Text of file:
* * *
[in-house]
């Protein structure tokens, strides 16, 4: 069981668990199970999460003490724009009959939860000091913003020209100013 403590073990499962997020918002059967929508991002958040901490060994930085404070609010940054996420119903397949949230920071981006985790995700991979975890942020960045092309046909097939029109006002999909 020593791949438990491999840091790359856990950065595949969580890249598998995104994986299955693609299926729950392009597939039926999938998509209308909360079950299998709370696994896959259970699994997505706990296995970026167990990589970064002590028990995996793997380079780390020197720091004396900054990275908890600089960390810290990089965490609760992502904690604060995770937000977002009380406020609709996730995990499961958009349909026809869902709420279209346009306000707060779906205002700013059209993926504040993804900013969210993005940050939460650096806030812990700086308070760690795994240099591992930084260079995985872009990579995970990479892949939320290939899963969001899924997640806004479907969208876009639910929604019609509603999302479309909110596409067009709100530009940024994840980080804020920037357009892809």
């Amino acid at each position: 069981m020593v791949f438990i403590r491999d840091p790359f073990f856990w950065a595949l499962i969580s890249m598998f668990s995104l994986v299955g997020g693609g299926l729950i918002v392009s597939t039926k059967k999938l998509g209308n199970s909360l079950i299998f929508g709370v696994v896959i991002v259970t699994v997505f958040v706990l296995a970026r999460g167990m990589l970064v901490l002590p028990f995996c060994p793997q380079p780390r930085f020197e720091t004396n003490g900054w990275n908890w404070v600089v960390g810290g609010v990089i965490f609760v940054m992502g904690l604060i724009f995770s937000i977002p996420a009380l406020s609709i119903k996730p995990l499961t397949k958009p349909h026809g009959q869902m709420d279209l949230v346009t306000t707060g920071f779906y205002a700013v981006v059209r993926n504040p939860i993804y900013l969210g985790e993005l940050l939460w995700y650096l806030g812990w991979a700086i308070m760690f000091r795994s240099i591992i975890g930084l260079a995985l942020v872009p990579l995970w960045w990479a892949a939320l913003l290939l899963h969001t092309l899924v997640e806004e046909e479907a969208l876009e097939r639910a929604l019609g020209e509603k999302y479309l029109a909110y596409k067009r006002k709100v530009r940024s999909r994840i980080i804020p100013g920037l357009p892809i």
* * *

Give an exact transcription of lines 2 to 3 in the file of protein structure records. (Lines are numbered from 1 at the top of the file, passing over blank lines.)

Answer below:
């Protein structure tokens, strides 16, 4: 069981668990199970999460003490724009009959939860000091913003020209100013 403590073990499962997020918002059967929508991002958040901490060994930085404070609010940054996420119903397949949230920071981006985790995700991979975890942020960045092309046909097939029109006002999909 020593791949438990491999840091790359856990950065595949969580890249598998995104994986299955693609299926729950392009597939039926999938998509209308909360079950299998709370696994896959259970699994997505706990296995970026167990990589970064002590028990995996793997380079780390020197720091004396900054990275908890600089960390810290990089965490609760992502904690604060995770937000977002009380406020609709996730995990499961958009349909026809869902709420279209346009306000707060779906205002700013059209993926504040993804900013969210993005940050939460650096806030812990700086308070760690795994240099591992930084260079995985872009990579995970990479892949939320290939899963969001899924997640806004479907969208876009639910929604019609509603999302479309909110596409067009709100530009940024994840980080804020920037357009892809």
């Amino acid at each position: 069981m020593v791949f438990i403590r491999d840091p790359f073990f856990w950065a595949l499962i969580s890249m598998f668990s995104l994986v299955g997020g693609g299926l729950i918002v392009s597939t039926k059967k999938l998509g209308n199970s909360l079950i299998f929508g709370v696994v896959i991002v259970t699994v997505f958040v706990l296995a970026r999460g167990m990589l970064v901490l002590p028990f995996c060994p793997q380079p780390r930085f020197e720091t004396n003490g900054w990275n908890w404070v600089v960390g810290g609010v990089i965490f609760v940054m992502g904690l604060i724009f995770s937000i977002p996420a009380l406020s609709i119903k996730p995990l499961t397949k958009p349909h026809g009959q869902m709420d279209l949230v346009t306000t707060g920071f779906y205002a700013v981006v059209r993926n504040p939860i993804y900013l969210g985790e993005l940050l939460w995700y650096l806030g812990w991979a700086i308070m760690f000091r795994s240099i591992i975890g930084l260079a995985l942020v872009p990579l995970w960045w990479a892949a939320l913003l290939l899963h969001t092309l899924v997640e806004e046909e479907a969208l876009e097939r639910a929604l019609g020209e509603k999302y479309l029109a909110y596409k067009r006002k709100v530009r940024s999909r994840i980080i804020p100013g920037l357009p892809i």